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Tropical Wooden Residential Architecture
|Title:||Tropical Wooden Residential Architecture|
|Issue Date:||May 2015|
|Abstract:||The purpose of this dissertation is to document and explore the design language of Tropical Modern residential architecture through its history and many built manifestations. Tropical, here, refers loosely to architecture built in the climatic zones of the tropics and sub-tropics around the world including other areas of the Pacific region. Modern refers to architecture designed with methodologies that stem from the Modernist architectural idiom but are not limited to work built in that era. In specific, precedents were researched from Tropical Modern architects such as Vladimir Ossipoff from Hawai‘i, Paul Rudolph in Florida, Richard Neutra in California, Oscar Niemeyer from Brazil, and Glenn Murcutt in Australia. Their work is analyzed by comparing it to factors for regional design put forth by Henry Seckel in his book Hawaiian Residential Architecture (1954). This body of work and analysis is then used as the foundation for a discussion and cataloging of the design language of Tropical Modern residential architecture. The design language is broken into three parts and an overview, including vocabulary, syntax, and meaning. The argument is that by considering the factors for regional design in Modern architecture for the tropics – isolation, materials, economic conditions, climate, setting, cultural background, and environmental living – sensitive, personal and responsive architecture can be designed. This concept of the Tropical Modern design language is then tested with two design projects in O’ahu. Each design has unique clients and sites, meaning unique regional factors, which resulted in two different designs built from the same design language methodology. This process is documented and broken down into the same three parts – vocabulary, syntax, and meaning. The end result is an understanding and documentation of the Tropical Modern residential design language, and a methodology for how to perpetuate a type of architecture that speaks about the poetics of place.|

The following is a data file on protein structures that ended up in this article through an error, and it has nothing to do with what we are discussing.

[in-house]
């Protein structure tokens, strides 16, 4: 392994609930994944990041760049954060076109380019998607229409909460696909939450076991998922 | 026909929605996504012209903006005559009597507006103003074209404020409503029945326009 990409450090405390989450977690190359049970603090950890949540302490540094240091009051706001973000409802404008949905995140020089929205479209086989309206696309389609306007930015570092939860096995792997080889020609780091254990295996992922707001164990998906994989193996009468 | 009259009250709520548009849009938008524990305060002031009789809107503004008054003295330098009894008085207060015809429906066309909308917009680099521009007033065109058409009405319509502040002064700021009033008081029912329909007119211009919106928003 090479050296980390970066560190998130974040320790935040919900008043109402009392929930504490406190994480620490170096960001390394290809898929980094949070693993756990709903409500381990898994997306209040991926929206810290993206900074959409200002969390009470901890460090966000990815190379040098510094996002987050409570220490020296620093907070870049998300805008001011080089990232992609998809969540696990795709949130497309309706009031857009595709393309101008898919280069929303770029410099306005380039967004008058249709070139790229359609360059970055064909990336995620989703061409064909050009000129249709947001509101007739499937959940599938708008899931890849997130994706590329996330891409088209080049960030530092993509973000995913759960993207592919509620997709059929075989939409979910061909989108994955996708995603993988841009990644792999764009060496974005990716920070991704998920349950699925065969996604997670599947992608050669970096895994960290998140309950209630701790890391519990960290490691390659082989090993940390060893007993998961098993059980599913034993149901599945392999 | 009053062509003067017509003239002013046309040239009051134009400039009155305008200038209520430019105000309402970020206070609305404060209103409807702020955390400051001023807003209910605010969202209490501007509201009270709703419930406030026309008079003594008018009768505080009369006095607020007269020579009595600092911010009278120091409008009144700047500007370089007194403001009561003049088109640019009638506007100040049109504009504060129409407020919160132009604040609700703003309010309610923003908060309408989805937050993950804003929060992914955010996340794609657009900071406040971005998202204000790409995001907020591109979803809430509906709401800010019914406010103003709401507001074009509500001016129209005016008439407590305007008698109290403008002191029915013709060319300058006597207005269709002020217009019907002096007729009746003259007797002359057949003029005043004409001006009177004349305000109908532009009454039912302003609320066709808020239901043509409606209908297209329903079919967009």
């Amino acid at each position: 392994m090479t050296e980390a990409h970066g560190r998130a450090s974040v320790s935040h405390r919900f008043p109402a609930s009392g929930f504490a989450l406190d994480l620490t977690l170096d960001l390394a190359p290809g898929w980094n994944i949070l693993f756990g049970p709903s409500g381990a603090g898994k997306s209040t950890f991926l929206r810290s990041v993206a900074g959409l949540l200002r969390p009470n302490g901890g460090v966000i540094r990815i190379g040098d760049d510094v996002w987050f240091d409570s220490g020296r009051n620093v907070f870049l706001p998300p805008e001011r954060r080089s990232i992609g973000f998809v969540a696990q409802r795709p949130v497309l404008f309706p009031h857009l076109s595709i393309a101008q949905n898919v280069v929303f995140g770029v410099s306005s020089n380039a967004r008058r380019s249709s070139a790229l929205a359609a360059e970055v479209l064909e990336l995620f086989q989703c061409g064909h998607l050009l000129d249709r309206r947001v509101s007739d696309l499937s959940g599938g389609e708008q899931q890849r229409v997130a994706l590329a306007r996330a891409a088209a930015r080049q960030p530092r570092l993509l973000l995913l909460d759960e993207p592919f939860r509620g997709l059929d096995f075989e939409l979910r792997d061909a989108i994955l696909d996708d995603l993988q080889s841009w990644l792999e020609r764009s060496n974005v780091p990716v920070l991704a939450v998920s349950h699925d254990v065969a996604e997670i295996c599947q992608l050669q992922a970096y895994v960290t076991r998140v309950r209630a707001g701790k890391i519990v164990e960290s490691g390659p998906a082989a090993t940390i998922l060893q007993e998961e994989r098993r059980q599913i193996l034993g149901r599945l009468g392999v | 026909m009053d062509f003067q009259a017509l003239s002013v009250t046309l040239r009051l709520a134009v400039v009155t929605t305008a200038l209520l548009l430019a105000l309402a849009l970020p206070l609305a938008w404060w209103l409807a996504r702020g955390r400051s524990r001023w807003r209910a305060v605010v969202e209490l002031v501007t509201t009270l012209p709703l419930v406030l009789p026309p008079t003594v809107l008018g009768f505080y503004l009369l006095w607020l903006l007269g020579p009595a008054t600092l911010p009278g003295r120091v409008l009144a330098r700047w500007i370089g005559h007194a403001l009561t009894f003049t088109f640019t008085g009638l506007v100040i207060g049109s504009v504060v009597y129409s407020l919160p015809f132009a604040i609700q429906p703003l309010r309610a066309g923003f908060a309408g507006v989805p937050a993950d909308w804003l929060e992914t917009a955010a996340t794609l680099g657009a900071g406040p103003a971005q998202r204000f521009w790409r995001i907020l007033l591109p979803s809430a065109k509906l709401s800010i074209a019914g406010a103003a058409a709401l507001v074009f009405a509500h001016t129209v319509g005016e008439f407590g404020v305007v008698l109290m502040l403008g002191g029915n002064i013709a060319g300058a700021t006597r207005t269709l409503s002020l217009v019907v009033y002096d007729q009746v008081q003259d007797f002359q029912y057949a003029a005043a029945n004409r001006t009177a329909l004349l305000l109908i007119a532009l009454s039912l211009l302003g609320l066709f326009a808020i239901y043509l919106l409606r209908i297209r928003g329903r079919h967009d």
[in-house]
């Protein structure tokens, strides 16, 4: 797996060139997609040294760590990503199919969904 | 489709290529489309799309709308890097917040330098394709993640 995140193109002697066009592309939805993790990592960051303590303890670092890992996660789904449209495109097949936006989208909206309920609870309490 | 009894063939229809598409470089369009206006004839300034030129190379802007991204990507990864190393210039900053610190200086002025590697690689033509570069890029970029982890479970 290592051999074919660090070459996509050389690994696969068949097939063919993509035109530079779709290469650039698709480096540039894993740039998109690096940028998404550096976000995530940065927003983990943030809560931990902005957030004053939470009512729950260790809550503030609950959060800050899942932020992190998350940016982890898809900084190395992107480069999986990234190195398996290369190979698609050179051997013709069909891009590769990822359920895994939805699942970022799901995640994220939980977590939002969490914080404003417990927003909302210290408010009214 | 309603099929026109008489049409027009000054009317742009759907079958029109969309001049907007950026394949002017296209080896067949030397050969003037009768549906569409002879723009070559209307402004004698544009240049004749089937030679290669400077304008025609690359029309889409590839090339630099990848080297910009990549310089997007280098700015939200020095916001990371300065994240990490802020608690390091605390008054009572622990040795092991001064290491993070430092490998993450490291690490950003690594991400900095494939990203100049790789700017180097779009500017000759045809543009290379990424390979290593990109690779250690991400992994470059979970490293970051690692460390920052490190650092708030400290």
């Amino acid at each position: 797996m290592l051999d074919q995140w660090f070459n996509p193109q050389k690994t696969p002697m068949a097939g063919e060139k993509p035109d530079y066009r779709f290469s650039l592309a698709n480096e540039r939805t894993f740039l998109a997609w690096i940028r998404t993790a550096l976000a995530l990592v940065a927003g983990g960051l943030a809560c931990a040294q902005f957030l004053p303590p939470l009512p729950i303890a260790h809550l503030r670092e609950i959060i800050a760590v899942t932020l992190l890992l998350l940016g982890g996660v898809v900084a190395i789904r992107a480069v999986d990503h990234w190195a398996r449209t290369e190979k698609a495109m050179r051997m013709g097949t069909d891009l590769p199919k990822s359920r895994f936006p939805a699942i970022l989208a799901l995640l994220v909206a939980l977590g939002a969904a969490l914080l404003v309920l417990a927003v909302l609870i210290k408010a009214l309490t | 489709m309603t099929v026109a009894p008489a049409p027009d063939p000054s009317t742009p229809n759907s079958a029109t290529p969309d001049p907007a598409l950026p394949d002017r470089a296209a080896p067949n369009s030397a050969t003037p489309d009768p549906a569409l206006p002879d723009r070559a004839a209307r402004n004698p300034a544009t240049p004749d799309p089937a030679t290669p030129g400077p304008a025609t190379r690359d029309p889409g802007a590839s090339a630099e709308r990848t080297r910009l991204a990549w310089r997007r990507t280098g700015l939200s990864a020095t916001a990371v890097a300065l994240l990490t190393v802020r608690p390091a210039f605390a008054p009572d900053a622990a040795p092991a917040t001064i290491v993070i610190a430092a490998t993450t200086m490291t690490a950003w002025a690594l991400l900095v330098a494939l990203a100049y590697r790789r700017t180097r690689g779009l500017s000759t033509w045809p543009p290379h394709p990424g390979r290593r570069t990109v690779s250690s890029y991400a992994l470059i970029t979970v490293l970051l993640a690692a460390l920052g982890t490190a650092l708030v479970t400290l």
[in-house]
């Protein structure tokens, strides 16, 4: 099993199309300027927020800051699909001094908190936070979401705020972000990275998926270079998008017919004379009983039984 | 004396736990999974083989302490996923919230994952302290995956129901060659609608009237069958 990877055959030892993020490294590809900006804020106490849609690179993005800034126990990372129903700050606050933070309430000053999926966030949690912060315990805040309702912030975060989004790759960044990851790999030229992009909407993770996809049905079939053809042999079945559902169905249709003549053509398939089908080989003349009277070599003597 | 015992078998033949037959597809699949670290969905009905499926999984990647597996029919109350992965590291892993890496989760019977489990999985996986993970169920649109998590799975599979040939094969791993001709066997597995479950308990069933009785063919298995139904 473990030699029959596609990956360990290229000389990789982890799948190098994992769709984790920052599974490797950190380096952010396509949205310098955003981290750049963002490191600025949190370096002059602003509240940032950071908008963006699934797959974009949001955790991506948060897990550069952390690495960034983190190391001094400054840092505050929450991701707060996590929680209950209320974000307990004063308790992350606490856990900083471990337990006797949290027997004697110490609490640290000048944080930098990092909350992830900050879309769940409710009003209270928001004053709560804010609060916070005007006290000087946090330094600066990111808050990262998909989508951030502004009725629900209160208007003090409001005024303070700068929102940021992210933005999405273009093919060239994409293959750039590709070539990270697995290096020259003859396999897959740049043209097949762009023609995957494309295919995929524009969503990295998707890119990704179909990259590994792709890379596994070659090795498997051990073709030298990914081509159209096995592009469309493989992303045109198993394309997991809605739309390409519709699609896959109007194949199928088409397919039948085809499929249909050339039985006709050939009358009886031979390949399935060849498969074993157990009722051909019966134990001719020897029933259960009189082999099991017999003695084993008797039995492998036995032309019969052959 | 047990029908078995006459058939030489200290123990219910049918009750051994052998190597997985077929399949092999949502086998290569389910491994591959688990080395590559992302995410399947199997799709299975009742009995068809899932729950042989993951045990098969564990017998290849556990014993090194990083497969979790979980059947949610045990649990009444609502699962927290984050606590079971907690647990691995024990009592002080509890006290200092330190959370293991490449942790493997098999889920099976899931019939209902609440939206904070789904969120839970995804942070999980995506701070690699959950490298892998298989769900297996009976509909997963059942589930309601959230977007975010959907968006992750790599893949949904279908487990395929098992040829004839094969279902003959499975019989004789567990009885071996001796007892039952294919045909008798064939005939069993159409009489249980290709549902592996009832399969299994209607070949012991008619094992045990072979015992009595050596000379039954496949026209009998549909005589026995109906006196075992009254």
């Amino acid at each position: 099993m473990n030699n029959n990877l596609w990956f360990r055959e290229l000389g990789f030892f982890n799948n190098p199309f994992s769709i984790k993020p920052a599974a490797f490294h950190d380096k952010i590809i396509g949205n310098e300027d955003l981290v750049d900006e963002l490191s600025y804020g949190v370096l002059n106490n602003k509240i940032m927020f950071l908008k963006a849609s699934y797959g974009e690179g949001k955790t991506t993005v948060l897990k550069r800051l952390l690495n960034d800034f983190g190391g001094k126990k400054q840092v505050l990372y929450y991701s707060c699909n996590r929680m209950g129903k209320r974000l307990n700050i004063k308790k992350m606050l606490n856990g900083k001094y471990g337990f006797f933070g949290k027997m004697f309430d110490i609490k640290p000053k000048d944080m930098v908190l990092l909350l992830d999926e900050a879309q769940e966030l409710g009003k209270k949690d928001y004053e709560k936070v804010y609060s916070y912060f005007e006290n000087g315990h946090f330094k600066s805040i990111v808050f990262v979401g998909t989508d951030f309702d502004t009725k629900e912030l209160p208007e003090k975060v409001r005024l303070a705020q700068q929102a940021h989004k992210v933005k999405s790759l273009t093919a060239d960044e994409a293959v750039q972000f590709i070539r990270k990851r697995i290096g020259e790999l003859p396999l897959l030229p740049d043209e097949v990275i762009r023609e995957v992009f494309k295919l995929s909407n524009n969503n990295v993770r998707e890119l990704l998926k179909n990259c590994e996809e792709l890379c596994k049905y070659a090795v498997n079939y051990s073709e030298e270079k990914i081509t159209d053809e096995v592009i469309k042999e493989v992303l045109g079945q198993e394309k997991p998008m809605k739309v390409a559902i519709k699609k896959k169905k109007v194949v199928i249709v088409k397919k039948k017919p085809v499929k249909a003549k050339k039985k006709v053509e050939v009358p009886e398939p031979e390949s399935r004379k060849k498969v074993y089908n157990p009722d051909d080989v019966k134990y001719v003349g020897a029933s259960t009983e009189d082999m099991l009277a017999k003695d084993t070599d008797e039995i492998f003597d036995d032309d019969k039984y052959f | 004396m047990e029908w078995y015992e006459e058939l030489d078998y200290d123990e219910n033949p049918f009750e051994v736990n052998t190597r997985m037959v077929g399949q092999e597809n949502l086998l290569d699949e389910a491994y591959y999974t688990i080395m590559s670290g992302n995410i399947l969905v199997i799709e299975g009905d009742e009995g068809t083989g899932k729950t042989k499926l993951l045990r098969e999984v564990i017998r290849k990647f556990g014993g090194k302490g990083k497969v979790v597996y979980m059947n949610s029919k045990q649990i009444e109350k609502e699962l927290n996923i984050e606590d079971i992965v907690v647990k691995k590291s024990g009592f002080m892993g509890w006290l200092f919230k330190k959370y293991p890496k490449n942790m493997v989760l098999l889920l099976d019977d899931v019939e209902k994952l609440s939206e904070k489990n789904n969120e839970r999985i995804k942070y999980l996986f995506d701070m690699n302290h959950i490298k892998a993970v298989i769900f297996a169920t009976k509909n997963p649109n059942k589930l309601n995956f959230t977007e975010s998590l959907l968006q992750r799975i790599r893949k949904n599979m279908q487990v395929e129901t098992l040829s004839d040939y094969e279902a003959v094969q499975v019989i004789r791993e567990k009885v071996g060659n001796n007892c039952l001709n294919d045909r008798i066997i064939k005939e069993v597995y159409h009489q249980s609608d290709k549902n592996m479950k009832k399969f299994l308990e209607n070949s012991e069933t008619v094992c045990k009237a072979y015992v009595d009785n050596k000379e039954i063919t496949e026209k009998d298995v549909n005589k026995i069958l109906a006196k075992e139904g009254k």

|Appears in Collections:||2015|
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